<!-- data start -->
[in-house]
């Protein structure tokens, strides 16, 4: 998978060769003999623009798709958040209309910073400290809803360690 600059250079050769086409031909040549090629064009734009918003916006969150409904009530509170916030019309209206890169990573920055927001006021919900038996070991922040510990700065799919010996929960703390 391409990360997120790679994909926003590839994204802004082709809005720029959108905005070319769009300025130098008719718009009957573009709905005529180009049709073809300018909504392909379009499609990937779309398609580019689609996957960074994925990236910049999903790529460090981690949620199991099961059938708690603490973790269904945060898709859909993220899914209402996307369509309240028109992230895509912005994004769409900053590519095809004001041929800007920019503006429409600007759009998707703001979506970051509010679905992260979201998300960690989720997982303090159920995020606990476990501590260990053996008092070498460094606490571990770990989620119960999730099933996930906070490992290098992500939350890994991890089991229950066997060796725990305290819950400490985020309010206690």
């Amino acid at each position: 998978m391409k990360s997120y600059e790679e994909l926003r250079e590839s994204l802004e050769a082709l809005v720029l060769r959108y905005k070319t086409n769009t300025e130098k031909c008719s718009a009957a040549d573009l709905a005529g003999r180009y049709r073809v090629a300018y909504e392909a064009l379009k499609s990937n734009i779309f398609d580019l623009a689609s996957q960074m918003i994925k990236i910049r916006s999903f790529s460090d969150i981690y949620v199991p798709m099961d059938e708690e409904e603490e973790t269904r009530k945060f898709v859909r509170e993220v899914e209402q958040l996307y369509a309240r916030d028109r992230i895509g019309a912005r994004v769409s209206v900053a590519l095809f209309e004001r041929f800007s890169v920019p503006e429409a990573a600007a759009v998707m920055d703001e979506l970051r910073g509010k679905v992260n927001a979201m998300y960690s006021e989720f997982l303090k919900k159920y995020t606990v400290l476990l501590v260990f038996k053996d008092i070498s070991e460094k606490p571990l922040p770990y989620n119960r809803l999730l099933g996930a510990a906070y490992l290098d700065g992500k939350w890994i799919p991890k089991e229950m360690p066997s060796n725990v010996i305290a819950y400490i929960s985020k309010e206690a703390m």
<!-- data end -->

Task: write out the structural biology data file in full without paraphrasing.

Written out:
[in-house]
């Protein structure tokens, strides 16, 4: 998978060769003999623009798709958040209309910073400290809803360690 600059250079050769086409031909040549090629064009734009918003916006969150409904009530509170916030019309209206890169990573920055927001006021919900038996070991922040510990700065799919010996929960703390 391409990360997120790679994909926003590839994204802004082709809005720029959108905005070319769009300025130098008719718009009957573009709905005529180009049709073809300018909504392909379009499609990937779309398609580019689609996957960074994925990236910049999903790529460090981690949620199991099961059938708690603490973790269904945060898709859909993220899914209402996307369509309240028109992230895509912005994004769409900053590519095809004001041929800007920019503006429409600007759009998707703001979506970051509010679905992260979201998300960690989720997982303090159920995020606990476990501590260990053996008092070498460094606490571990770990989620119960999730099933996930906070490992290098992500939350890994991890089991229950066997060796725990305290819950400490985020309010206690």
């Amino acid at each position: 998978m391409k990360s997120y600059e790679e994909l926003r250079e590839s994204l802004e050769a082709l809005v720029l060769r959108y905005k070319t086409n769009t300025e130098k031909c008719s718009a009957a040549d573009l709905a005529g003999r180009y049709r073809v090629a300018y909504e392909a064009l379009k499609s990937n734009i779309f398609d580019l623009a689609s996957q960074m918003i994925k990236i910049r916006s999903f790529s460090d969150i981690y949620v199991p798709m099961d059938e708690e409904e603490e973790t269904r009530k945060f898709v859909r509170e993220v899914e209402q958040l996307y369509a309240r916030d028109r992230i895509g019309a912005r994004v769409s209206v900053a590519l095809f209309e004001r041929f800007s890169v920019p503006e429409a990573a600007a759009v998707m920055d703001e979506l970051r910073g509010k679905v992260n927001a979201m998300y960690s006021e989720f997982l303090k919900k159920y995020t606990v400290l476990l501590v260990f038996k053996d008092i070498s070991e460094k606490p571990l922040p770990y989620n119960r809803l999730l099933g996930a510990a906070y490992l290098d700065g992500k939350w890994i799919p991890k089991e229950m360690p066997s060796n725990v010996i305290a819950y400490i929960s985020k309010e206690a703390m």